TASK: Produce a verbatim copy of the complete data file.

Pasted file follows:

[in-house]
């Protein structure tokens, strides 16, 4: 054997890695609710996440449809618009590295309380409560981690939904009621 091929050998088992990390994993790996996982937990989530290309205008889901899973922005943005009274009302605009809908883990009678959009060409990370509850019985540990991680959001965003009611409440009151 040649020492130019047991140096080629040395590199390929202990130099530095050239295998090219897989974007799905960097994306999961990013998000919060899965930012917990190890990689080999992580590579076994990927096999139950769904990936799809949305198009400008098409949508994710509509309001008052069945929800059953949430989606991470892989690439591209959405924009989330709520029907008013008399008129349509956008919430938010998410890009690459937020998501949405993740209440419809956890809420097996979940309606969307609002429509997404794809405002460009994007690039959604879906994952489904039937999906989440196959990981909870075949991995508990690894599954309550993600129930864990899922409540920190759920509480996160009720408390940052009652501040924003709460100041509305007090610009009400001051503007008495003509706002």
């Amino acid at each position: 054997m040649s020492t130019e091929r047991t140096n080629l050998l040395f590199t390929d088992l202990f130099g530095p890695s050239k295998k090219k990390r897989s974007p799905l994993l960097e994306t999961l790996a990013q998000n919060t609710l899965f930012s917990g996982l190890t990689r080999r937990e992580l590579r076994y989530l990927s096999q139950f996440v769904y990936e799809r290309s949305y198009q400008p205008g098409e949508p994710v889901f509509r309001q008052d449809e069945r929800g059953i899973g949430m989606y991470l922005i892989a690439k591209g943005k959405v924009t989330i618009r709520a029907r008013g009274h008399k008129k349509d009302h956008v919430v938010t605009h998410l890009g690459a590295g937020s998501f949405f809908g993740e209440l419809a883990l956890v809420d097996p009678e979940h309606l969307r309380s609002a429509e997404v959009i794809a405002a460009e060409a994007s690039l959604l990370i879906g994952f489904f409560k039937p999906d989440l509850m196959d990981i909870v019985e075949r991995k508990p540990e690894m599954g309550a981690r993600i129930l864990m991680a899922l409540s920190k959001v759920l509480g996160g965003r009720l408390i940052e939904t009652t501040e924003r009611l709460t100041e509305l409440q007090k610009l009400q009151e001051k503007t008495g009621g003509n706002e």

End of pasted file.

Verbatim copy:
[in-house]
């Protein structure tokens, strides 16, 4: 054997890695609710996440449809618009590295309380409560981690939904009621 091929050998088992990390994993790996996982937990989530290309205008889901899973922005943005009274009302605009809908883990009678959009060409990370509850019985540990991680959001965003009611409440009151 040649020492130019047991140096080629040395590199390929202990130099530095050239295998090219897989974007799905960097994306999961990013998000919060899965930012917990190890990689080999992580590579076994990927096999139950769904990936799809949305198009400008098409949508994710509509309001008052069945929800059953949430989606991470892989690439591209959405924009989330709520029907008013008399008129349509956008919430938010998410890009690459937020998501949405993740209440419809956890809420097996979940309606969307609002429509997404794809405002460009994007690039959604879906994952489904039937999906989440196959990981909870075949991995508990690894599954309550993600129930864990899922409540920190759920509480996160009720408390940052009652501040924003709460100041509305007090610009009400001051503007008495003509706002």
């Amino acid at each position: 054997m040649s020492t130019e091929r047991t140096n080629l050998l040395f590199t390929d088992l202990f130099g530095p890695s050239k295998k090219k990390r897989s974007p799905l994993l960097e994306t999961l790996a990013q998000n919060t609710l899965f930012s917990g996982l190890t990689r080999r937990e992580l590579r076994y989530l990927s096999q139950f996440v769904y990936e799809r290309s949305y198009q400008p205008g098409e949508p994710v889901f509509r309001q008052d449809e069945r929800g059953i899973g949430m989606y991470l922005i892989a690439k591209g943005k959405v924009t989330i618009r709520a029907r008013g009274h008399k008129k349509d009302h956008v919430v938010t605009h998410l890009g690459a590295g937020s998501f949405f809908g993740e209440l419809a883990l956890v809420d097996p009678e979940h309606l969307r309380s609002a429509e997404v959009i794809a405002a460009e060409a994007s690039l959604l990370i879906g994952f489904f409560k039937p999906d989440l509850m196959d990981i909870v019985e075949r991995k508990p540990e690894m599954g309550a981690r993600i129930l864990m991680a899922l409540s920190k959001v759920l509480g996160g965003r009720l408390i940052e939904t009652t501040e924003r009611l709460t100041e509305l409440q007090k610009l009400q009151e001051k503007t008495g009621g003509n706002e």